The leaf and stem mines of British flies and other insects
 

(Coleoptera, Diptera, Hymenoptera and Lepidoptera)

by Brian Pitkin, Willem Ellis, Colin Plant and Rob Edmunds

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Liriomyza tragopogonis (de Meijere, 1928)
[Diptera: Agromyzidae]


Liriomyza tragopogonis de Meijere, 1928. Tijdschr. Ent. 71: 161
Liriomyza tragopogonis de Meijere, 1928; Spencer, 1972b. Handbk ident. Br. Ins. 10(5g): 53 (figs 176-7), 55, 57, 115
Liriomyza tragopogonis de Meijere, 1928; Spencer, 1976. Fauna ent. Scand. 5(1): 266-7, figs 492-3
Liriomyza tragopogonis de Meijere, 192; Spencer, 1990. Host specialization in the World Agromyzidae (Diptera) : 259, 263, 264 (figs 994-5).


Leaf-mine: Green, later brownish corridor or more often an elongated whitish linear blotch overlying the midrib. The mine has short, irregular side branches. Frass in irrgular, dispsersed grains. Pupation outside the mine ( Bladmineerders van Europa ; Spencer, 1972b: 53 (fig. 177); Spencer, 1976: 273 (fig. 493), 275).

Larva: The larvae of flies are leg-less maggots without a head capsule (see examples). They never have thoracic or abdominal legs. They do not have chewing mouthparts, although they do have a characteristic cephalo-pharyngeal skeleton (see examples), usually visible internally through the body wall.

The larva is described by de Meijere (1928). Posterior spiracles each with an ellipse of 7-10 bulbs (Spencer, 1972b: 55).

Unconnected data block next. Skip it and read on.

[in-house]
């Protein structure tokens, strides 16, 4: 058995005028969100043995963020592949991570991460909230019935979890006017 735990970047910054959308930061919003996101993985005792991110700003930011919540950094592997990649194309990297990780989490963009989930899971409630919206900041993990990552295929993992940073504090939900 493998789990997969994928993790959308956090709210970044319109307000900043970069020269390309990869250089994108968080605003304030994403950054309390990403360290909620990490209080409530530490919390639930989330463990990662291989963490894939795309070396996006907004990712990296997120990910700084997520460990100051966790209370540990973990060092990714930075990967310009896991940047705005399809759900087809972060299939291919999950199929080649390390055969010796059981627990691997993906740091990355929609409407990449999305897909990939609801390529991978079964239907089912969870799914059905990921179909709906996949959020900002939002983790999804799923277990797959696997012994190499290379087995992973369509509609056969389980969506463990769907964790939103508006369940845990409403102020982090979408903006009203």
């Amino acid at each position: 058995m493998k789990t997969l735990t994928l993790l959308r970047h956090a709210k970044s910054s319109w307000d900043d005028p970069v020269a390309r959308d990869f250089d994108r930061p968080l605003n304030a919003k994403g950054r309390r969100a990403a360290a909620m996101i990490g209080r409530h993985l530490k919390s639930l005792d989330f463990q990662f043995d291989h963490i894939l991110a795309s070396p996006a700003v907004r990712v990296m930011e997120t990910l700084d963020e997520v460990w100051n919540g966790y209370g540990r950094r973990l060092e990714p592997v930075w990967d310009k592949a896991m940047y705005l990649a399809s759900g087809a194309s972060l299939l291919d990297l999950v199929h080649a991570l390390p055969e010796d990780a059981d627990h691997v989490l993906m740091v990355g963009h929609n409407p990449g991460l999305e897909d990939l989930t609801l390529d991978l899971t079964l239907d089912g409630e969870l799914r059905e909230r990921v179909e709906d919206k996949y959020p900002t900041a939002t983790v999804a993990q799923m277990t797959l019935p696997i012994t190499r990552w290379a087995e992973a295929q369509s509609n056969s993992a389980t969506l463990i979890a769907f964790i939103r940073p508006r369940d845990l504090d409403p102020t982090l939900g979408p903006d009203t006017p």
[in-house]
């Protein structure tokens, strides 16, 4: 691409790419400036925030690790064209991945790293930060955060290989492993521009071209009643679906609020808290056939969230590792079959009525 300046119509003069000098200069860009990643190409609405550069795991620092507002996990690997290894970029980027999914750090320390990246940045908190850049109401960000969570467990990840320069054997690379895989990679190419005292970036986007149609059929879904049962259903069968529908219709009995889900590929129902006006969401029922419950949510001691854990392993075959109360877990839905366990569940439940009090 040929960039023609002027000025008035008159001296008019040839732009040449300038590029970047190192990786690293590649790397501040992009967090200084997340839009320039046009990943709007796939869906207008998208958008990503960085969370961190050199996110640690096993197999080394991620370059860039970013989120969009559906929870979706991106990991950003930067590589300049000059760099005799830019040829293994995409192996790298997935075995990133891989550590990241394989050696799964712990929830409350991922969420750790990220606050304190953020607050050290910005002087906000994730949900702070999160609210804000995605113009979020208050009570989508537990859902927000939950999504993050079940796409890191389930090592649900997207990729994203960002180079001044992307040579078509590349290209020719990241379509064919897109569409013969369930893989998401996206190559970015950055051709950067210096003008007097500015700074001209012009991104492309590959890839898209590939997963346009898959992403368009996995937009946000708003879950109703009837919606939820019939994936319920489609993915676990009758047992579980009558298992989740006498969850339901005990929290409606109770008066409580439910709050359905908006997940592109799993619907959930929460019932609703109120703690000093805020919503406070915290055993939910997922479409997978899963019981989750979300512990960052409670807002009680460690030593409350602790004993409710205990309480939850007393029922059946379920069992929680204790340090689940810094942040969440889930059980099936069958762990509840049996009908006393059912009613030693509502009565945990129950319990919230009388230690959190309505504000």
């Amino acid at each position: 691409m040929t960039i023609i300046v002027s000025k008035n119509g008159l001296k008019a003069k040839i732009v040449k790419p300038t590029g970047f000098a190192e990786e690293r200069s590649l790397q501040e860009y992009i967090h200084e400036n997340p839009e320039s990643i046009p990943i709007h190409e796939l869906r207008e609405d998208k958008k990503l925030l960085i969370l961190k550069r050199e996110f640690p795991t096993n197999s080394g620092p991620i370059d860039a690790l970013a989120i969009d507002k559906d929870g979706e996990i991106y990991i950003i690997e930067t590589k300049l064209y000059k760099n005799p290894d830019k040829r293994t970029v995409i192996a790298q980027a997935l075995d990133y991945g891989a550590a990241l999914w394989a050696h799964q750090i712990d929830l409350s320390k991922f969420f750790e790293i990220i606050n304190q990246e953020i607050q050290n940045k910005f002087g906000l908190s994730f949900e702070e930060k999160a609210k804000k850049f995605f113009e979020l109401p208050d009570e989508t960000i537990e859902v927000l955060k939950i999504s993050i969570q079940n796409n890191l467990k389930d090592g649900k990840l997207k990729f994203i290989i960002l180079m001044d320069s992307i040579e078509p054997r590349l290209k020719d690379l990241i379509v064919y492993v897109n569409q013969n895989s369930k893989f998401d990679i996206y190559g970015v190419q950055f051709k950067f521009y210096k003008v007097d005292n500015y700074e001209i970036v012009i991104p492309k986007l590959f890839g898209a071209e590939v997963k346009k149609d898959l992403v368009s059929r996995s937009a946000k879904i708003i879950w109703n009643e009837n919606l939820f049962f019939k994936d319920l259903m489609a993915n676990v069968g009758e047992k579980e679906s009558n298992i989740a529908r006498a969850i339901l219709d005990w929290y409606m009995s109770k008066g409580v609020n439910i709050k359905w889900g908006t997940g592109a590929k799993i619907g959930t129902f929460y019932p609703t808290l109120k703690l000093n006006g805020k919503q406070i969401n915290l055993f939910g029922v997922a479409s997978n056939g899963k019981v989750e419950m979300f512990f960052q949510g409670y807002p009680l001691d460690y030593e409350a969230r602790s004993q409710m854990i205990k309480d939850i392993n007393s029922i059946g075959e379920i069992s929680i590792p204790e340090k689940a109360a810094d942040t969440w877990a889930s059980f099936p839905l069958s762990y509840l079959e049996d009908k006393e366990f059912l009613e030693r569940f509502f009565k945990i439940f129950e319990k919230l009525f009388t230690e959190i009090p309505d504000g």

Puparium: The puparia of flies are formed within the hardened last larval skin or puparium and as a result sheaths enclosing head appendages, wings and legs are not visible externally (see examples).

Orange; posterior spiracles each with an ellipse of 7-10 bulbs (Spencer, 1976: 275).

Hosts in Great Britain & Ireland:

Asteraceae        
Tragopogon porrifolius Salsify British Wild Flowers by John Somerville et al. Robbins, 1991: 123
Tragopogon pratensis Goat's-beard British Wild Flowers by John Somerville et al. Mines in BMNH
Tragopogon pratensis Goat's-beard British Wild Flowers by John Somerville et al. Spencer, 1972b: 115

Hosts elsewhere:

Asteraceae        
Tragopogon porrifolius Salsify British Wild Flowers by John Somerville et al. Bladmineerders van Europa
Tragopogon pratensis Goat's-beard British Wild Flowers by John Somerville et al. Bladmineerders van Europa
Tragopogon pratensis Goat's-beard British Wild Flowers by John Somerville et al. Spencer, 1990: 263

Time of year - mines: July, October.

Time of year - adults: Currently unknown.

Distribution in Great Britain & Ireland: Widespread in Britain including London (Cripplegate); Middlesex (Scratch Wood); Essex (Stanford-Le-Hope), Norfolk (Norwich) (Spencer, 1972b: 55, as L. tragopogonis), Warwickshire (Coventry, Holbrooks) (Robbins, 1991: 123); North Somerset and South-west Yorkshire (NBN Gateway).

NBN Grid Map:

NBN Grid Map

Liriomyza tragopogonis
NBN Grid Map : NBN Terms and Conditions

Maps are only displayed if the NBN server is active. N.B. Only publicly available records, if any, are shown by default

Distribution elsewhere: Widespread in continental Europe including Sweden (Spencer, 1976: 267), Germany ( Bladmineerders van Europa ; Spencer, 1976: 562), Estonia, Hungary, Lithuania and Poland (Martinez in Fauna Europaea).

NBN Interactive Grid Maps of known host species:

Tragopogon porrifolius, Tragopogon pratensis

British and Irish Parasitoids in Britain and elsewhere:

Chalcidoidea   
Diglyphus isaea (Walker) Eulophidae: Eulophinae


External links: Search the internet:
Biodiversity Heritage Library
Bladmineerders van Europa
British leafminers
Encyclopedia of Life
Fauna Europaea
NBN Gateway
NHM UK Checklist
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